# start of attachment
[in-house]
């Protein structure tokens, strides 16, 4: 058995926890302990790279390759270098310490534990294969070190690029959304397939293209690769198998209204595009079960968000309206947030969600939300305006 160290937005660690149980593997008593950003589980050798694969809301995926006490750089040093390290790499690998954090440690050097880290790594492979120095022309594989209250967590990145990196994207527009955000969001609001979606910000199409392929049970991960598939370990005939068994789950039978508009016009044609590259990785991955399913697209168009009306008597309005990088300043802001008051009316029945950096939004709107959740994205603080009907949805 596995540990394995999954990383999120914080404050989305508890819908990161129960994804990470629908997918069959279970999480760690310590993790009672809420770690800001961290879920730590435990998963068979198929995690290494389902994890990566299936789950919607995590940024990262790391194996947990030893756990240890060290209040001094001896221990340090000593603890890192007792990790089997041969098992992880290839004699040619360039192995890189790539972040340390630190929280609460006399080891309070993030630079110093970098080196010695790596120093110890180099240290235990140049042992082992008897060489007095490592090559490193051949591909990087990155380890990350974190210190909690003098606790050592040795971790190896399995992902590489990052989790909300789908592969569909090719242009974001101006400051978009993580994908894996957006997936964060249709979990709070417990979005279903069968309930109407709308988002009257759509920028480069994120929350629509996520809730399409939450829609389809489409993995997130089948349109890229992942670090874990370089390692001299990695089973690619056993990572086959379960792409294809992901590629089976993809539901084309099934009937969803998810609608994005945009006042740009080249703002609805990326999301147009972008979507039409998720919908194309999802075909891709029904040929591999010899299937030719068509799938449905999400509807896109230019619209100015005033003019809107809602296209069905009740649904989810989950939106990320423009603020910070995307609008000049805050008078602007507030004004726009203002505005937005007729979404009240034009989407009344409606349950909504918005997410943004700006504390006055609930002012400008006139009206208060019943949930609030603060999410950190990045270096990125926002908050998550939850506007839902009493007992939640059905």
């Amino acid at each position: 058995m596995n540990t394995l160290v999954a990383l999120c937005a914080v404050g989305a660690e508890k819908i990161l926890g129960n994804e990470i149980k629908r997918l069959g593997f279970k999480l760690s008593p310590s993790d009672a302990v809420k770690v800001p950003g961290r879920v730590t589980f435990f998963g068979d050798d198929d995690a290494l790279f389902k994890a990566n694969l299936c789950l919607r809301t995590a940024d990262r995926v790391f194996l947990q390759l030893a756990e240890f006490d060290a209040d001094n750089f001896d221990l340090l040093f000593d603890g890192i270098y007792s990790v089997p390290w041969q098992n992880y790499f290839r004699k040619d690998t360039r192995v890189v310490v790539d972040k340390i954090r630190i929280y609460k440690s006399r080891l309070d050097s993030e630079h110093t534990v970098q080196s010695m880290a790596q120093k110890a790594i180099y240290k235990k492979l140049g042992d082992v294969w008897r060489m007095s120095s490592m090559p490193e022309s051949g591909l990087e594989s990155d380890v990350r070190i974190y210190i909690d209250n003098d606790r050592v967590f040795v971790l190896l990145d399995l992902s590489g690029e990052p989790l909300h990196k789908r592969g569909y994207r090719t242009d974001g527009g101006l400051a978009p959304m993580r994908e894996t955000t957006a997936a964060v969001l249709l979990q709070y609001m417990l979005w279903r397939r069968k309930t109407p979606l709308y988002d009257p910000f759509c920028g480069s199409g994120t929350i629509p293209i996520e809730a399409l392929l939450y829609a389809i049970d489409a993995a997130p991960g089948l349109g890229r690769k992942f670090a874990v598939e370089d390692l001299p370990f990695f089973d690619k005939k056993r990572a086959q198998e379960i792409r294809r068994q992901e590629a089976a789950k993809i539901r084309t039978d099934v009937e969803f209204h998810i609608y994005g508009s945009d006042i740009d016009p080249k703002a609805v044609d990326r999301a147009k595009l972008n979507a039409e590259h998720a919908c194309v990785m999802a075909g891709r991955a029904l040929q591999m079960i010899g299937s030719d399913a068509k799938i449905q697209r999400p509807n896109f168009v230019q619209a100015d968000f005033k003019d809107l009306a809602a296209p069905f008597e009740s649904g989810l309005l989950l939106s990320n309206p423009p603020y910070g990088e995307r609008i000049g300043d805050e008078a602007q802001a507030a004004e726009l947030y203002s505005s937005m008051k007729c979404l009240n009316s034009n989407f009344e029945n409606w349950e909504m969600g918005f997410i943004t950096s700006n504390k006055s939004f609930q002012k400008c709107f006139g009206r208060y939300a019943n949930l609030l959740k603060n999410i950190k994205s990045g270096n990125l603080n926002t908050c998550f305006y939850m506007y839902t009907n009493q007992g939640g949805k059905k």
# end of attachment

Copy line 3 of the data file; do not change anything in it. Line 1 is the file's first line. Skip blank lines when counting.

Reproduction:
């Amino acid at each position: 058995m596995n540990t394995l160290v999954a990383l999120c937005a914080v404050g989305a660690e508890k819908i990161l926890g129960n994804e990470i149980k629908r997918l069959g593997f279970k999480l760690s008593p310590s993790d009672a302990v809420k770690v800001p950003g961290r879920v730590t589980f435990f998963g068979d050798d198929d995690a290494l790279f389902k994890a990566n694969l299936c789950l919607r809301t995590a940024d990262r995926v790391f194996l947990q390759l030893a756990e240890f006490d060290a209040d001094n750089f001896d221990l340090l040093f000593d603890g890192i270098y007792s990790v089997p390290w041969q098992n992880y790499f290839r004699k040619d690998t360039r192995v890189v310490v790539d972040k340390i954090r630190i929280y609460k440690s006399r080891l309070d050097s993030e630079h110093t534990v970098q080196s010695m880290a790596q120093k110890a790594i180099y240290k235990k492979l140049g042992d082992v294969w008897r060489m007095s120095s490592m090559p490193e022309s051949g591909l990087e594989s990155d380890v990350r070190i974190y210190i909690d209250n003098d606790r050592v967590f040795v971790l190896l990145d399995l992902s590489g690029e990052p989790l909300h990196k789908r592969g569909y994207r090719t242009d974001g527009g101006l400051a978009p959304m993580r994908e894996t955000t957006a997936a964060v969001l249709l979990q709070y609001m417990l979005w279903r397939r069968k309930t109407p979606l709308y988002d009257p910000f759509c920028g480069s199409g994120t929350i629509p293209i996520e809730a399409l392929l939450y829609a389809i049970d489409a993995a997130p991960g089948l349109g890229r690769k992942f670090a874990v598939e370089d390692l001299p370990f990695f089973d690619k005939k056993r990572a086959q198998e379960i792409r294809r068994q992901e590629a089976a789950k993809i539901r084309t039978d099934v009937e969803f209204h998810i609608y994005g508009s945009d006042i740009d016009p080249k703002a609805v044609d990326r999301a147009k595009l972008n979507a039409e590259h998720a919908c194309v990785m999802a075909g891709r991955a029904l040929q591999m079960i010899g299937s030719d399913a068509k799938i449905q697209r999400p509807n896109f168009v230019q619209a100015d968000f005033k003019d809107l009306a809602a296209p069905f008597e009740s649904g989810l309005l989950l939106s990320n309206p423009p603020y910070g990088e995307r609008i000049g300043d805050e008078a602007q802001a507030a004004e726009l947030y203002s505005s937005m008051k007729c979404l009240n009316s034009n989407f009344e029945n409606w349950e909504m969600g918005f997410i943004t950096s700006n504390k006055s939004f609930q002012k400008c709107f006139g009206r208060y939300a019943n949930l609030l959740k603060n999410i950190k994205s990045g270096n990125l603080n926002t908050c998550f305006y939850m506007y839902t009907n009493q007992g939640g949805k059905k």